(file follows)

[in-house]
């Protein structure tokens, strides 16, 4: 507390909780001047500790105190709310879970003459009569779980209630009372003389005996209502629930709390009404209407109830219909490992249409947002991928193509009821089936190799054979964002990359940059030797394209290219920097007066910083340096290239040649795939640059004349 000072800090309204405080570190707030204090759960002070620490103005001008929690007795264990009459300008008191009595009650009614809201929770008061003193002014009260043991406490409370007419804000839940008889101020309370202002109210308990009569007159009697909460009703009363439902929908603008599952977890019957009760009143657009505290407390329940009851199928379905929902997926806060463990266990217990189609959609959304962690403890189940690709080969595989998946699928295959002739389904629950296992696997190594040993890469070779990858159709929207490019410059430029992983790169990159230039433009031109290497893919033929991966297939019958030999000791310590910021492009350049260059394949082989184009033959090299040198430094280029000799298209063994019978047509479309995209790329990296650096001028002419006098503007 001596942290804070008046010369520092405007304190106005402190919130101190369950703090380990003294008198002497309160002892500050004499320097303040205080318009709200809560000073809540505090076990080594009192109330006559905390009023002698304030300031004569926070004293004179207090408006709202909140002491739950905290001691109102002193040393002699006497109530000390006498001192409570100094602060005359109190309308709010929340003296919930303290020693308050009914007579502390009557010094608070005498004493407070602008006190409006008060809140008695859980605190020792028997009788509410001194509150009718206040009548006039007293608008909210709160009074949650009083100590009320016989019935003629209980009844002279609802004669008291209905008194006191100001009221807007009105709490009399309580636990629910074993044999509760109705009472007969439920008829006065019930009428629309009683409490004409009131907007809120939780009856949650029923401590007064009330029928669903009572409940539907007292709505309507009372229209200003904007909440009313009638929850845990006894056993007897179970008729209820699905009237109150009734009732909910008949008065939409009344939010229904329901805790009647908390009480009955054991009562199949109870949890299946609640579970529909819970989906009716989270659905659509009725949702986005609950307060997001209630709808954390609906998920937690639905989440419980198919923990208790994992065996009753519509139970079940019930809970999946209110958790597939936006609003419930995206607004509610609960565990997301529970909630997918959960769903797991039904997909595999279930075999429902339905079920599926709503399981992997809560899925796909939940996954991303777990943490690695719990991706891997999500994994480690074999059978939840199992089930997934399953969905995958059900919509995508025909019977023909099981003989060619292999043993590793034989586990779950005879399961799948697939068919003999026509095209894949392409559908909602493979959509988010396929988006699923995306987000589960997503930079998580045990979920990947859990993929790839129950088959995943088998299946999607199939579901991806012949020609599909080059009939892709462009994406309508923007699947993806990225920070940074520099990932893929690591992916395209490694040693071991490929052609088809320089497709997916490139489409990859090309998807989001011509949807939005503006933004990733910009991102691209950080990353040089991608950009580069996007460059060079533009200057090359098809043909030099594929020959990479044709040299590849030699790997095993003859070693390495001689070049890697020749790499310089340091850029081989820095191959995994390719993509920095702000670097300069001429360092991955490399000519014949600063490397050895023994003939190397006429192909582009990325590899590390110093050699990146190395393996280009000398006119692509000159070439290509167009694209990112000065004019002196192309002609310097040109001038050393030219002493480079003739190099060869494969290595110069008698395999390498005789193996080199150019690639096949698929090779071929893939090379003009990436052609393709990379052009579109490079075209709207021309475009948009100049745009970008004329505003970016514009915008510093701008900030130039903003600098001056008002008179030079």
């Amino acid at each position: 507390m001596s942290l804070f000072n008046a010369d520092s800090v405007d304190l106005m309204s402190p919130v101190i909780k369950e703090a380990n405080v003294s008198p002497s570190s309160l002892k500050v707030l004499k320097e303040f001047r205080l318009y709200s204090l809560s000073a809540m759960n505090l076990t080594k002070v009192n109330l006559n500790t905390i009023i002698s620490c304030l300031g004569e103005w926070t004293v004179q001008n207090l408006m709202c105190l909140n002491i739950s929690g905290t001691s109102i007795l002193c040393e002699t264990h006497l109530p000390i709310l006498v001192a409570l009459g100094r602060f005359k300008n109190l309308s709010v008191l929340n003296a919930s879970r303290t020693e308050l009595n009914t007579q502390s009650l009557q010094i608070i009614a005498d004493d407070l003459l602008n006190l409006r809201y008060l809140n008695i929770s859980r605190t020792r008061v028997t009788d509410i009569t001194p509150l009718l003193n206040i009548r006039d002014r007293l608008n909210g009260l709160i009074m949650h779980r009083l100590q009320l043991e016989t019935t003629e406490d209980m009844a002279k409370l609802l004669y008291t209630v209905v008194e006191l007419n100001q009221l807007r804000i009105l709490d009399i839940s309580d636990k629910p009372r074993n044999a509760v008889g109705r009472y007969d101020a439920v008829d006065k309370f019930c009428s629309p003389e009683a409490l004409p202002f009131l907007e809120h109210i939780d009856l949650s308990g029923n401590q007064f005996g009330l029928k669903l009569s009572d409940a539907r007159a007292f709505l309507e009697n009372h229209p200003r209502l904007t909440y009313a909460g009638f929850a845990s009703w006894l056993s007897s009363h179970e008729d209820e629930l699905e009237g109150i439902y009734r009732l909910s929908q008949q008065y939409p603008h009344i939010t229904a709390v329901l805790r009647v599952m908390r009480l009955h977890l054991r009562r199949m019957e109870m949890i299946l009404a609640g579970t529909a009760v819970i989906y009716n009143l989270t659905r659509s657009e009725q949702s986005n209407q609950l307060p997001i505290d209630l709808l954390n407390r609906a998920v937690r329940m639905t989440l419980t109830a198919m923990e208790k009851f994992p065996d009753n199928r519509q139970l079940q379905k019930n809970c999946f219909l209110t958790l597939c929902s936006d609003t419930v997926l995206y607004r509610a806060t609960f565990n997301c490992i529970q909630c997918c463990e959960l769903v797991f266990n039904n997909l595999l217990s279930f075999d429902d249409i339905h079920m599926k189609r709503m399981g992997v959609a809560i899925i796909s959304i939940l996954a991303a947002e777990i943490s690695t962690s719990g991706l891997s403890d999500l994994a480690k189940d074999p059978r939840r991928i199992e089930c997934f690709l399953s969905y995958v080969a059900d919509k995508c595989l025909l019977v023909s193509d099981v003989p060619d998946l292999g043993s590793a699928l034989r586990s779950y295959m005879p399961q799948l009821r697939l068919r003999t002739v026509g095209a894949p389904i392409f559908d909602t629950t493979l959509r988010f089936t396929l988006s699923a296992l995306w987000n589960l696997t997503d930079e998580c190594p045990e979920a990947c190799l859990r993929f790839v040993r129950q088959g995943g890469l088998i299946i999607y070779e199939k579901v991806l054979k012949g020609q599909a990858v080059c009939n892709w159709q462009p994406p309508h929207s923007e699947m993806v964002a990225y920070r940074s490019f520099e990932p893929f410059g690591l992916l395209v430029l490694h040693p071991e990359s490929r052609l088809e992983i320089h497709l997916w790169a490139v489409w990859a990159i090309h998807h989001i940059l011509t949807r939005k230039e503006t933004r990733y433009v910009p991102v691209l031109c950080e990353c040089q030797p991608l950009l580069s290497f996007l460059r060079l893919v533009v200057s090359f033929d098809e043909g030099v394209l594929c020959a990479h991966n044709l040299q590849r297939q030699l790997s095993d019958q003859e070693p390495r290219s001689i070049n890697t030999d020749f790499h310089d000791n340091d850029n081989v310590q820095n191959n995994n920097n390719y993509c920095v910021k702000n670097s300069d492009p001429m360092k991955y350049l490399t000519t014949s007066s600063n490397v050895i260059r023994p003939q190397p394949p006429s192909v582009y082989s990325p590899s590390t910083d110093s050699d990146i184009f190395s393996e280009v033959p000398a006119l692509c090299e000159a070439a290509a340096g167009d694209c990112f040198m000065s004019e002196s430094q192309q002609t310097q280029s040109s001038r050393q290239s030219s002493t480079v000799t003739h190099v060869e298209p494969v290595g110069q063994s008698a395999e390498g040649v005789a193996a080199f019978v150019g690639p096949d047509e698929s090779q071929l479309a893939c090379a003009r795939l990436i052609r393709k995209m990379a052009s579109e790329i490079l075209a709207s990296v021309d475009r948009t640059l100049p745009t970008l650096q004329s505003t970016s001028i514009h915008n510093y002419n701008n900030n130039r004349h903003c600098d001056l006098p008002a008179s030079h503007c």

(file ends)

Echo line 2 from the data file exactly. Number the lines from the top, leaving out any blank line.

């Protein structure tokens, strides 16, 4: 507390909780001047500790105190709310879970003459009569779980209630009372003389005996209502629930709390009404209407109830219909490992249409947002991928193509009821089936190799054979964002990359940059030797394209290219920097007066910083340096290239040649795939640059004349 000072800090309204405080570190707030204090759960002070620490103005001008929690007795264990009459300008008191009595009650009614809201929770008061003193002014009260043991406490409370007419804000839940008889101020309370202002109210308990009569007159009697909460009703009363439902929908603008599952977890019957009760009143657009505290407390329940009851199928379905929902997926806060463990266990217990189609959609959304962690403890189940690709080969595989998946699928295959002739389904629950296992696997190594040993890469070779990858159709929207490019410059430029992983790169990159230039433009031109290497893919033929991966297939019958030999000791310590910021492009350049260059394949082989184009033959090299040198430094280029000799298209063994019978047509479309995209790329990296650096001028002419006098503007 001596942290804070008046010369520092405007304190106005402190919130101190369950703090380990003294008198002497309160002892500050004499320097303040205080318009709200809560000073809540505090076990080594009192109330006559905390009023002698304030300031004569926070004293004179207090408006709202909140002491739950905290001691109102002193040393002699006497109530000390006498001192409570100094602060005359109190309308709010929340003296919930303290020693308050009914007579502390009557010094608070005498004493407070602008006190409006008060809140008695859980605190020792028997009788509410001194509150009718206040009548006039007293608008909210709160009074949650009083100590009320016989019935003629209980009844002279609802004669008291209905008194006191100001009221807007009105709490009399309580636990629910074993044999509760109705009472007969439920008829006065019930009428629309009683409490004409009131907007809120939780009856949650029923401590007064009330029928669903009572409940539907007292709505309507009372229209200003904007909440009313009638929850845990006894056993007897179970008729209820699905009237109150009734009732909910008949008065939409009344939010229904329901805790009647908390009480009955054991009562199949109870949890299946609640579970529909819970989906009716989270659905659509009725949702986005609950307060997001209630709808954390609906998920937690639905989440419980198919923990208790994992065996009753519509139970079940019930809970999946209110958790597939936006609003419930995206607004509610609960565990997301529970909630997918959960769903797991039904997909595999279930075999429902339905079920599926709503399981992997809560899925796909939940996954991303777990943490690695719990991706891997999500994994480690074999059978939840199992089930997934399953969905995958059900919509995508025909019977023909099981003989060619292999043993590793034989586990779950005879399961799948697939068919003999026509095209894949392409559908909602493979959509988010396929988006699923995306987000589960997503930079998580045990979920990947859990993929790839129950088959995943088998299946999607199939579901991806012949020609599909080059009939892709462009994406309508923007699947993806990225920070940074520099990932893929690591992916395209490694040693071991490929052609088809320089497709997916490139489409990859090309998807989001011509949807939005503006933004990733910009991102691209950080990353040089991608950009580069996007460059060079533009200057090359098809043909030099594929020959990479044709040299590849030699790997095993003859070693390495001689070049890697020749790499310089340091850029081989820095191959995994390719993509920095702000670097300069001429360092991955490399000519014949600063490397050895023994003939190397006429192909582009990325590899590390110093050699990146190395393996280009000398006119692509000159070439290509167009694209990112000065004019002196192309002609310097040109001038050393030219002493480079003739190099060869494969290595110069008698395999390498005789193996080199150019690639096949698929090779071929893939090379003009990436052609393709990379052009579109490079075209709207021309475009948009100049745009970008004329505003970016514009915008510093701008900030130039903003600098001056008002008179030079």